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Various observations at around the 3/8 mark: in which the author is able to identify his hat and sandals a little too easily

I’ve been trying to post this since Thursday, but I’ve been subject to a very finicky Internet connection. Oh well.

Yesterday was the last day of my first class at the Athens Centre. It’s a bit hard to believe that this particular chapter has closed, but I suppose all those people who told me that the time would go by quickly are right.

The Athens Centre does six different levels in the Immersion category; I started out at level three, which is basically intermediate. We’ve finished the class not having hit quite all of the things which were covered by the fourth semester of the sequence at IU, but since I skipped over the middle two semesters, I’ve been content to have the chance to let things settle a bit. I’ve been very appreciative of Anna, the teacher, who has a grounding in Ancient Greek and Latin and is able to answer a lot of the kinds of questions I have; with her help, I was able to find the textbooks used in the secondary schools here to teach Ancient Greek. (They’re dirt cheap, too — three Euros or so a pop, and in the States books like these would cost around $25 apiece. I asked Anna if Greek linguistic pride was state subsidized; she smiled and said, “Φυσικά!” — “Of course!”) She uses the communicative approach while being able to talk about grammatical and linguistic issues, which is very helpful for me. As I found out yesterday, she’s also teaching Level IV, and I’m happy about that.

(Incidentally, for the last day, she had me make good on an earlier agreement to sing something for the class at some point. I broke out the ending section of “Cielo e mar” from La Gioconda — “Vieni, o donna, qui t’attendo…” — since it’s a reasonably useful party trick with the two sustained Bs flat at the end.)

I’m something of an oddball in the class; as I said earlier, I’m the only one who doesn’t have any Greek heritage, which also means I’m the only one who didn’t grow up hearing the language spoken, I’m the only one who has traveled specifically to take the class, I’m the only one who wasn’t in the previous class as well, and I’m also the only academic besides the teacher. What this all means from a practical standpoint is that grammatical issues aren’t really where I struggle, and I feel reasonably comfortable at least trying to express myself (perhaps a bit more than some of my classmates would prefer — hey, if we’re not at least attempting real conversations, how are we ever going to learn?), but my listening comprehension lags behind that of my fellow students. It’s gotten better; my ear is gradually waking up, but there’s still a good amount that flies past me. From that standpoint alone, I’m glad I still have another five weeks. By the end, we finally had reached the point in class where I had hoped we would start — that is, with Greek being the vast majority of what’s spoken in class — and I hope that means that I’ll feel pushed by Level IV. Alas, I’m the only one in this class going on to IV, so it’ll be a whole new group of people on Monday.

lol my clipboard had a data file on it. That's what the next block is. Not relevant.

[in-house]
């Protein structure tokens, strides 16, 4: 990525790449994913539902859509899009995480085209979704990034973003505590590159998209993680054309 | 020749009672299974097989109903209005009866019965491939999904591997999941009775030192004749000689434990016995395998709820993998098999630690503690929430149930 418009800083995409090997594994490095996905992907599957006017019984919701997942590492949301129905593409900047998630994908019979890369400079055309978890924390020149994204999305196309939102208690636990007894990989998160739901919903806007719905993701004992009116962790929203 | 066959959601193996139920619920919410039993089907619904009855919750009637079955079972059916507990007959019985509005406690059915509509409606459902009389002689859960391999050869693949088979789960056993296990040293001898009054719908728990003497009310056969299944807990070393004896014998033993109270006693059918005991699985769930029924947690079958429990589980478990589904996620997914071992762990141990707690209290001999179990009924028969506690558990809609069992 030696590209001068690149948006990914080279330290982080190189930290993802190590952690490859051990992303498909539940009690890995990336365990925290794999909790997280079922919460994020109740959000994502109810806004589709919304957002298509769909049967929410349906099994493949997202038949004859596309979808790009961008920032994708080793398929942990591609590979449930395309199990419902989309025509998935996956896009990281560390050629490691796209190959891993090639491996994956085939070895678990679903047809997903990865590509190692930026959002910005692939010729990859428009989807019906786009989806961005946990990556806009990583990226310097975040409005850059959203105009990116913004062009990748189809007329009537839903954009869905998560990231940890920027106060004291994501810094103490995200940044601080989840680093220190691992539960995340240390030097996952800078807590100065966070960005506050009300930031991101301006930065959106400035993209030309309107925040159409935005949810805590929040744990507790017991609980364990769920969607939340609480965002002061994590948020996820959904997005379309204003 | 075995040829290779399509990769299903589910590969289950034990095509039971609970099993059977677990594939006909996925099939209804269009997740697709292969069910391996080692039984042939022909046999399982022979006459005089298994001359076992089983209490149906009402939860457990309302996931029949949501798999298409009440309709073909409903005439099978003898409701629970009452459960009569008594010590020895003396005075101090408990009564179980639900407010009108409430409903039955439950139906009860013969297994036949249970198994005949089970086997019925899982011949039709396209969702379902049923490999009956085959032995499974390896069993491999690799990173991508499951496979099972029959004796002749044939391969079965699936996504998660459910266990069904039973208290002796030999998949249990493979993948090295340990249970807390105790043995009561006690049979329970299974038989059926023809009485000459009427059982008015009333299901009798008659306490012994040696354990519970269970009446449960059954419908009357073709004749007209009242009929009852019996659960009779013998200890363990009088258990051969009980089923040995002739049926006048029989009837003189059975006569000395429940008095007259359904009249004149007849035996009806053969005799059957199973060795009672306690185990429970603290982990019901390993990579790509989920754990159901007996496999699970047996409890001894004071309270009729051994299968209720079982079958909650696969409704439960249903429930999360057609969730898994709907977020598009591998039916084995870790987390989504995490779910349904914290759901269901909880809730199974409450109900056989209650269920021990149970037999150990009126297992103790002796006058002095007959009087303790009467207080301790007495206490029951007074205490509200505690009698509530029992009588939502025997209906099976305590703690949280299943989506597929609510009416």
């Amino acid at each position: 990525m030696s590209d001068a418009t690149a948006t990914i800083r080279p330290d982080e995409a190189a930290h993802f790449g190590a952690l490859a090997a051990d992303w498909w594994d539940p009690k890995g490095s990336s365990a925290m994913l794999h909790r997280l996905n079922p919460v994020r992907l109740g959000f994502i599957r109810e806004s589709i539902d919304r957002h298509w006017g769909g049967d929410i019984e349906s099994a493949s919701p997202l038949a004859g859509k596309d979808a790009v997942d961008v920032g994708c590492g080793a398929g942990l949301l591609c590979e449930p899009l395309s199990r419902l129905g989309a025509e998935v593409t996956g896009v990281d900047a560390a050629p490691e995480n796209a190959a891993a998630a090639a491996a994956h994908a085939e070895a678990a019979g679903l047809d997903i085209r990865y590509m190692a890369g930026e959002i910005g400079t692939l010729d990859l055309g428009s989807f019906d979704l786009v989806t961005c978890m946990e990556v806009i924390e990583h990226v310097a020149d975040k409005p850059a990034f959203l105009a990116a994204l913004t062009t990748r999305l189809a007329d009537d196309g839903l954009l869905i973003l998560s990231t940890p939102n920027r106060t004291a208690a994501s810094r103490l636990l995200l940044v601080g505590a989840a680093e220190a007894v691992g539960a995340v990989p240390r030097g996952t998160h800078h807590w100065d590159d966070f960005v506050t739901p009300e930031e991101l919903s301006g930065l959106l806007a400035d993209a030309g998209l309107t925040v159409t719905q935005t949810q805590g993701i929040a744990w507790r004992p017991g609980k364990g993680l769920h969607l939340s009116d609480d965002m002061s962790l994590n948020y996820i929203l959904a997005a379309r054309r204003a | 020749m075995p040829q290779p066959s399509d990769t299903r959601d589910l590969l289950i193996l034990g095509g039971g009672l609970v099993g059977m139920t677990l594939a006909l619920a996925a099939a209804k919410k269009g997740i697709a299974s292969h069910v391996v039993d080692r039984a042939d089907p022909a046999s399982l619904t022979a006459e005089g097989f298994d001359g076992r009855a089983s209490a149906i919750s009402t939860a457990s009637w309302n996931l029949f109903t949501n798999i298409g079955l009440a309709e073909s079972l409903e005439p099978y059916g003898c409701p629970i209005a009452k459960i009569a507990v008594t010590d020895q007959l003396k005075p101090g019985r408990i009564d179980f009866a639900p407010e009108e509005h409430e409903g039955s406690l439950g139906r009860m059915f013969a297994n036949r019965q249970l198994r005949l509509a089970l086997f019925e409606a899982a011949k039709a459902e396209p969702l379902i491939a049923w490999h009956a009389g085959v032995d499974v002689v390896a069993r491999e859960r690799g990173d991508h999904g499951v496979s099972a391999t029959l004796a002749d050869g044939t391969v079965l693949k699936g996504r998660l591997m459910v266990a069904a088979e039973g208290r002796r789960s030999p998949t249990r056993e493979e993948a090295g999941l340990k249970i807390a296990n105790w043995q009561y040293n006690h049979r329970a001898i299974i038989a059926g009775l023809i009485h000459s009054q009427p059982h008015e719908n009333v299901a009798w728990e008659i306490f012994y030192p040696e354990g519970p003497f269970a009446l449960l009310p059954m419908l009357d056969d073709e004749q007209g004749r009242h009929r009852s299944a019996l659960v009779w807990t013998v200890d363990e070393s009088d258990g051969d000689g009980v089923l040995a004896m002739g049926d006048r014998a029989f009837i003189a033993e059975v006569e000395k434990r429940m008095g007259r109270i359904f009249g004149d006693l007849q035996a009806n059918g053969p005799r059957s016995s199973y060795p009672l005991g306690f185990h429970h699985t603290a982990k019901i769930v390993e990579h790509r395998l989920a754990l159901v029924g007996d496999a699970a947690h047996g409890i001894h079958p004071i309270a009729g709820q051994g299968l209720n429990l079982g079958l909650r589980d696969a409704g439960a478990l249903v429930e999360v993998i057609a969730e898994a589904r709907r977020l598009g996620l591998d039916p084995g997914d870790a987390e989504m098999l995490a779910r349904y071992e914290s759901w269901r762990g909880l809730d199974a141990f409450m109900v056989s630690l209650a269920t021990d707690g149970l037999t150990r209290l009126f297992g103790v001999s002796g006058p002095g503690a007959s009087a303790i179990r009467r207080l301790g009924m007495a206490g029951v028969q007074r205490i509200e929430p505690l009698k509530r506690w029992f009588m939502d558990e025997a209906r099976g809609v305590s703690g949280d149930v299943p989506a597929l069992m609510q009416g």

It’s really interesting trying to function in Greek; one very telling experiment was to go into a bunch of different shops starting off in Greek and seeing how long it took before either the shopkeeper switched to English or I had to switch to English to be able to tell them what I wanted. Some people replied in English immediately; one or two spoke English to me before I said anything at all but then looked taken aback, if not downright confused, when I replied in Greek. Cab drivers are great people to try to talk to; I usually take a taxi to and from my chant lesson, and the ones who talk seem to have a lot to say. I’ve gotten the same response from several when I’ve answered their questions about where I’m from and what I’m doing here — “Why? Since when do Americans care about what happens here?” One cabbie, when I assured him that I care very much about what happens here, told me, “Well, maybe you can get other Americans to care, too, then. You guys have all the power, not us.”

I also had to make an interesting mental shift during one cab ride when, after explaining that I was here specifically to learn Modern Greek, the driver asked, “What do you that you’re able to do that?” I started to say, “Well, I’m hoping eventually to be able to…” and then I realized, “Wait. I actually am.” (With apologies to my godson Lucas — for all of my fellow grammar Nazis out there, we might call this the power of the indicative mood.)

(Travel tip regarding hailing cabs here: if at first you don’t succeed, try, try, again. Keep trying, and eventually one will stop. Of the ones that stop, eventually one will agree to take you where you want to go. Just be patient and give yourself some extra time.)

My time with Arvanitis is extremely well-spent; I’ve had roughly ten hours or so worth of lessons with him, and we’ve been able to work through learning most, if not all, of the signs used in Byzantine notation; and with tonight’s lesson we started looking at actual chants. I’m still getting the hang of the intervals, but since he sings all of the exercises with me, my ear is gradually getting it. I feel awfully slow and dumb, but he assures me I’m not, telling me that we’ve covered in five lessons what he usually takes a semester to teach in class. He’s been a good person to get to know otherwise; he’s an adept scholar as well as a performer, and is able to speak with authority about why you’re reading those particular squiggles on the page, not just explain how. It’s also clear that what he does is informed by genuine faith; “When I sing, it’s to glorify God, not me,” he told me the other day, and it was refreshing beyond words to hear somebody like him say such a thing totally un-self-consciously. Last night’s lesson was rather unconventional; he met me at Kifissia Station and said, “Problem — I forgot the keys!” So, we had a lesson outside in the park sitting on a bench. I’ll be very interested to hear how the recording comes out.